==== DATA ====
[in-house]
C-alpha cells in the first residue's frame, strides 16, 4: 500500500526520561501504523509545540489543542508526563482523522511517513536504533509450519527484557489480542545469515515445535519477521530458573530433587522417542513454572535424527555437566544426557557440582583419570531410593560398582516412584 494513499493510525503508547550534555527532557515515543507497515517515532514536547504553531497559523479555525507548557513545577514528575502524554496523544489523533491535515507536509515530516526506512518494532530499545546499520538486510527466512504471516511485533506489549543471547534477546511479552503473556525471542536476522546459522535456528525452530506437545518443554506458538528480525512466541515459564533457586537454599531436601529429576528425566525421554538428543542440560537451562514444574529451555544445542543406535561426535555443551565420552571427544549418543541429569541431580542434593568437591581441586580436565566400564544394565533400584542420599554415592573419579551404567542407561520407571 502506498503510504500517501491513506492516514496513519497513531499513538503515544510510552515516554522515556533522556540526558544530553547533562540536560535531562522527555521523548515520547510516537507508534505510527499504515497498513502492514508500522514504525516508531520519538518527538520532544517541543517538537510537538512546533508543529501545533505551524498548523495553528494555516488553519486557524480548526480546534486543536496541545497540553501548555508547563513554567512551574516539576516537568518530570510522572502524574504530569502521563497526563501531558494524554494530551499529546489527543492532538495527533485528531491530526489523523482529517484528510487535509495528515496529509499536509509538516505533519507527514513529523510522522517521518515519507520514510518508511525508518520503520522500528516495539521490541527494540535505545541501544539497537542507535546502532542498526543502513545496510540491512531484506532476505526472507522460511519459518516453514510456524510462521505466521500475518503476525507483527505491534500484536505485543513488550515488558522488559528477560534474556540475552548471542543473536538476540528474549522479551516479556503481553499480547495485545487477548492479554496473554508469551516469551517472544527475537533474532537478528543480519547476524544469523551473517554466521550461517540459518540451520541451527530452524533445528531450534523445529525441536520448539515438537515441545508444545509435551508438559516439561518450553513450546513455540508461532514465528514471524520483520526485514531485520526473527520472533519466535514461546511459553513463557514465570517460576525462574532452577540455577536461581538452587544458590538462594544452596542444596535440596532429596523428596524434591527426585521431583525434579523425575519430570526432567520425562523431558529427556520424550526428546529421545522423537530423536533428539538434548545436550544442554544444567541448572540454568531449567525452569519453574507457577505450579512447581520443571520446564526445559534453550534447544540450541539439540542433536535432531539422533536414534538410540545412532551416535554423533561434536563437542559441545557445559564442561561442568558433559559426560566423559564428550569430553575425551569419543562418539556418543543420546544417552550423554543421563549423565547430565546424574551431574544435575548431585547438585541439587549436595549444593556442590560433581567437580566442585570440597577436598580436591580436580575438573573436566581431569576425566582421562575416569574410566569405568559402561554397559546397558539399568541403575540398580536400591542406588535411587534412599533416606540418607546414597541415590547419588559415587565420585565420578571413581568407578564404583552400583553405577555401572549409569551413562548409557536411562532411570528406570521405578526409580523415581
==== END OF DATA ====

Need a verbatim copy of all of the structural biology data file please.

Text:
[in-house]
C-alpha cells in the first residue's frame, strides 16, 4: 500500500526520561501504523509545540489543542508526563482523522511517513536504533509450519527484557489480542545469515515445535519477521530458573530433587522417542513454572535424527555437566544426557557440582583419570531410593560398582516412584 494513499493510525503508547550534555527532557515515543507497515517515532514536547504553531497559523479555525507548557513545577514528575502524554496523544489523533491535515507536509515530516526506512518494532530499545546499520538486510527466512504471516511485533506489549543471547534477546511479552503473556525471542536476522546459522535456528525452530506437545518443554506458538528480525512466541515459564533457586537454599531436601529429576528425566525421554538428543542440560537451562514444574529451555544445542543406535561426535555443551565420552571427544549418543541429569541431580542434593568437591581441586580436565566400564544394565533400584542420599554415592573419579551404567542407561520407571 502506498503510504500517501491513506492516514496513519497513531499513538503515544510510552515516554522515556533522556540526558544530553547533562540536560535531562522527555521523548515520547510516537507508534505510527499504515497498513502492514508500522514504525516508531520519538518527538520532544517541543517538537510537538512546533508543529501545533505551524498548523495553528494555516488553519486557524480548526480546534486543536496541545497540553501548555508547563513554567512551574516539576516537568518530570510522572502524574504530569502521563497526563501531558494524554494530551499529546489527543492532538495527533485528531491530526489523523482529517484528510487535509495528515496529509499536509509538516505533519507527514513529523510522522517521518515519507520514510518508511525508518520503520522500528516495539521490541527494540535505545541501544539497537542507535546502532542498526543502513545496510540491512531484506532476505526472507522460511519459518516453514510456524510462521505466521500475518503476525507483527505491534500484536505485543513488550515488558522488559528477560534474556540475552548471542543473536538476540528474549522479551516479556503481553499480547495485545487477548492479554496473554508469551516469551517472544527475537533474532537478528543480519547476524544469523551473517554466521550461517540459518540451520541451527530452524533445528531450534523445529525441536520448539515438537515441545508444545509435551508438559516439561518450553513450546513455540508461532514465528514471524520483520526485514531485520526473527520472533519466535514461546511459553513463557514465570517460576525462574532452577540455577536461581538452587544458590538462594544452596542444596535440596532429596523428596524434591527426585521431583525434579523425575519430570526432567520425562523431558529427556520424550526428546529421545522423537530423536533428539538434548545436550544442554544444567541448572540454568531449567525452569519453574507457577505450579512447581520443571520446564526445559534453550534447544540450541539439540542433536535432531539422533536414534538410540545412532551416535554423533561434536563437542559441545557445559564442561561442568558433559559426560566423559564428550569430553575425551569419543562418539556418543543420546544417552550423554543421563549423565547430565546424574551431574544435575548431585547438585541439587549436595549444593556442590560433581567437580566442585570440597577436598580436591580436580575438573573436566581431569576425566582421562575416569574410566569405568559402561554397559546397558539399568541403575540398580536400591542406588535411587534412599533416606540418607546414597541415590547419588559415587565420585565420578571413581568407578564404583552400583553405577555401572549409569551413562548409557536411562532411570528406570521405578526409580523415581